Whilst the wind has finally kicked in again, Groupama 3 has passed the second legendary point in this round the world, Cape Leeuwin to the SW of Australia. A vast low, which is coming up behind them, should propel the giant triamaran as far as New Zealand, but the crew will be subject to violent winds and will have to bend its course again towards the NE
Groupama 3 - Jules Verne Trophy 2008 attempt
Cape Leeuwin was finally passed (longitude 115° 08 East) this Thursday at 0951 UT: in so doing Franck Cammas and his nine crew have established a new reference time between Ushant and the SW tip of Australia, in 21 days 02 hours 43 seconds. They have improved on the time held by Bruno Peyron and his men since 2005 by eleven hours six minutes. However, this section of the Indian Ocean has been marked by a net loss of nearly half a day on the time established by *Orange II* between Cape Agulhas and the Australian cape (7d 05h 35'). *Groupama 3* in fact covered these 3,800 miles or so in 7 days 17 hours 13 minutes. However, Franck Cammas and his crew are still managing to hold onto a twelve hour lead over the maxi catamaran's overall record time, with two days to the mid-course mark.
'A circumnavigation of the globe is quite long! The sea isn't as small as all that... And the South has not provided us with good conditions for slipping along in. We still have a long way to go and it's fabulous to come here and see the seascapes and the colours: there is a moon, which is gradually reappearing and things will get nicer, even if the nights are short. It often makes you think of the mountains down here...'* replied Franck Cammas to Antoine Denériaz, the Olympic downhill skiing medal winner, who attended the radio session this Thursday lunchtime, accompanied by Paul le Guen, coach to the celebrated French football team, Paris Saint-Germain.
'The boat goes quickly and we're trying to take it into the right place, which isn't always simple... The SW'ly wind kicked in again six hours ago as these past 24 hours we've been bumping into the rear of a cold front, unable to get past this barrier! As we wait for it to break up, we're making the most of the situation to drop southwards and a low is coming up behind us. We're going to aim for the South of New Zealand'
The smallest of the circumnavigation! The paradox of this amazing circumnavigation of the globe, which seems to be turning time on its head: whilst *Groupama 3* was sailing as far as 54° South this Thursday, the giant trimaran's most extreme position since leaving Ushant, it only amassed 388.7miles at 0800 UT in the space of 24 hours... This is an average of sixteen knots, which really doesn't reflect the boat's true potential! Ending up in Mediterranean style calms when skimming past Antarctica is rather surprising in itself, added to which is the fact that this weather situation is not ready to stabilise!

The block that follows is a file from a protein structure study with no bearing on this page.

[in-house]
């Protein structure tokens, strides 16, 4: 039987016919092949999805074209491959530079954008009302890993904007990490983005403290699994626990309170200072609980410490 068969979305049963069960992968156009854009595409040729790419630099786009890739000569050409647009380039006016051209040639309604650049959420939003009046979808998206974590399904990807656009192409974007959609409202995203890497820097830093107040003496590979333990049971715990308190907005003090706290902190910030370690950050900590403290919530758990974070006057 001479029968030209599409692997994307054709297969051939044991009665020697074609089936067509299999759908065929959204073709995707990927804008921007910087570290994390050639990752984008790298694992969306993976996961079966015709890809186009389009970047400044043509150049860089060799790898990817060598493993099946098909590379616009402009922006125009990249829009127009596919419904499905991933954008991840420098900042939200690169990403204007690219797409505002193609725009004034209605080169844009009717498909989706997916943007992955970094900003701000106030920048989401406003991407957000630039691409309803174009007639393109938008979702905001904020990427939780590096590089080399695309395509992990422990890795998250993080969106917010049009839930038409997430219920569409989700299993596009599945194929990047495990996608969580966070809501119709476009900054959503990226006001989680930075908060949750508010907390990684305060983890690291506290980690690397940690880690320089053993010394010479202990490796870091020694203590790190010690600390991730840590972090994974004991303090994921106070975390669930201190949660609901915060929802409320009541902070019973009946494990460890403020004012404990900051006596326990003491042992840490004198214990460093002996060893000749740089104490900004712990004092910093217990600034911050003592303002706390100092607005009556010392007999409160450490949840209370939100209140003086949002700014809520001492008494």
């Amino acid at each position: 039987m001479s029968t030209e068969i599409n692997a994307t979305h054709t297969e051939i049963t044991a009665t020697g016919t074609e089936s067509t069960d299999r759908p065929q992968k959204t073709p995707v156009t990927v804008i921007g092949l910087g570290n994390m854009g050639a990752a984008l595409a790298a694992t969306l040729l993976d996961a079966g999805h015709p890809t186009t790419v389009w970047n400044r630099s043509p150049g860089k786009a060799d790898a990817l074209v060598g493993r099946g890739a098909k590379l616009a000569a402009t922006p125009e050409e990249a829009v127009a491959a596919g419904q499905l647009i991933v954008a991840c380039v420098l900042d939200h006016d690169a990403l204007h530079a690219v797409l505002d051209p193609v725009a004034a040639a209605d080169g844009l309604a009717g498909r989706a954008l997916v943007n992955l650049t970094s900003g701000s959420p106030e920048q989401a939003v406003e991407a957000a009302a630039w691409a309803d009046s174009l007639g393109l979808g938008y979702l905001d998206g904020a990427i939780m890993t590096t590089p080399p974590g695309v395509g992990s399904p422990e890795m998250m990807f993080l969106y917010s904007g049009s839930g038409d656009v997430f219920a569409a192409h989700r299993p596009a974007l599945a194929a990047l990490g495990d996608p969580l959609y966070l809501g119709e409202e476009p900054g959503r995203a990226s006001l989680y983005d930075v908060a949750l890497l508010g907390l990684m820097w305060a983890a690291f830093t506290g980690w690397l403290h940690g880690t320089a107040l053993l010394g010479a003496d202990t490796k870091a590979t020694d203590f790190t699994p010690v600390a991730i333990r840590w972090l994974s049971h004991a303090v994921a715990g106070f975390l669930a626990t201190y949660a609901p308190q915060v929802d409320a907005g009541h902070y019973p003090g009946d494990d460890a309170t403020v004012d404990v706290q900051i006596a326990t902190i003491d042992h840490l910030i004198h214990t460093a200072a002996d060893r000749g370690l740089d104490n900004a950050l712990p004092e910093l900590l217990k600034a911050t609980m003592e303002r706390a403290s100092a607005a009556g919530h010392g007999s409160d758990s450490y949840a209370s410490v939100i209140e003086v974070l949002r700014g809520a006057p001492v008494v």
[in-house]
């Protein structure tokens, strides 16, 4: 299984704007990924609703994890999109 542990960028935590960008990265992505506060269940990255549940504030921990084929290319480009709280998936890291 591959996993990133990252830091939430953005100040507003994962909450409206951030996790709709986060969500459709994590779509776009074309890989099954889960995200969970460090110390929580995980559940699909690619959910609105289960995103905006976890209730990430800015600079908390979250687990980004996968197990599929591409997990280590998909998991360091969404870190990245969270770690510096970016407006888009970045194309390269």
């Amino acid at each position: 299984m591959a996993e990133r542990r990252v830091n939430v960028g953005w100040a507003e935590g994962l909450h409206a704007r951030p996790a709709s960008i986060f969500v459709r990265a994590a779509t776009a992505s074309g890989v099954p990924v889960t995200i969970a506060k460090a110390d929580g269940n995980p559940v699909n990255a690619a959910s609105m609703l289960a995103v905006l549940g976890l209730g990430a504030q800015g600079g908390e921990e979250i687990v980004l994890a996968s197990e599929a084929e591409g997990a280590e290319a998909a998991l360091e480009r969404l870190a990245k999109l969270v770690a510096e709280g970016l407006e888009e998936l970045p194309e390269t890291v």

The reasons for this are that during this Indian interlude, the breeze will kick in violently from the South, forcing Franck Cammas and his nine crew to climb towards Tasmania... As a result there will be more ground to cover to round Antarctica, not to mention bigger seas, as the swell will build and become harder as the hours go by.
Sylvain Mondon from Météo France was fairly reserved about the next stage of the course as a tropical low has installed itself to the East of New Zealand and may well drop down and mix with the disturbance, which has been pushing Groupama 3 along for several hours. The upshot of this will be winds of 60 to 80 knots and waves of over ten metres!
Such conditions will prevent any multihull from exploiting its true potential, particularly a giant trimaran. Once again, all this will come down to just a few hours and the boat's trajectory, which should be bending in quite dramatically to the Tasman Sea, may well climb further North again after Stewart Island. The latter is a place the navigator, Yves Parlier, knows well, since it is there that he made a stopover to repair his mast prior to completing the Vendée Globe 2000.
Groupama 3's ability to start over again will therefore be weighted by the partial uncertainty, which continues to reign over the evolution of the three day weather forecast, after which point Franck Cammas and his men will have sailed half of this round the world race against time!
Today's interview with Franck Cammas:
'The water is at 3°C but it's not a zone renowned for its icebergs. We're remaining vigilant at the radar all the same though. The cold set in a few days ago: we don't hang about in the cockpit and we wear gloves for manoeuvres. Moving about is a little harder on deck: it's not a very pleasant region to sail in. The midway point on the course will be a big psychological breakthrough as we'll be heading home from that point! However, the climb up the Atlantic is always longer than the descent... And the Pacific hasn't yet stabilised, at the entry at least. Nothing has been handed to us on a plate during this attempt. We're battling with this and we're still inside the time.'
*Start on 24th January at 0750'17' UTC
*Arrival before Saturday 15th March 2008 at 00h09'21' UTC
*Day 21 at 0800' UTC
*Distance covered on the water in 24 hours: 388.7 miles
*Distance covered since the start: 11,052 miles
*Distance to the finish: 13,478 miles
*Average on day 21: 16.19 knots
*Average since the start: 21.93 knots
*Lead in relation to Orange II: 333.4 miles
Find a detailed cartography at: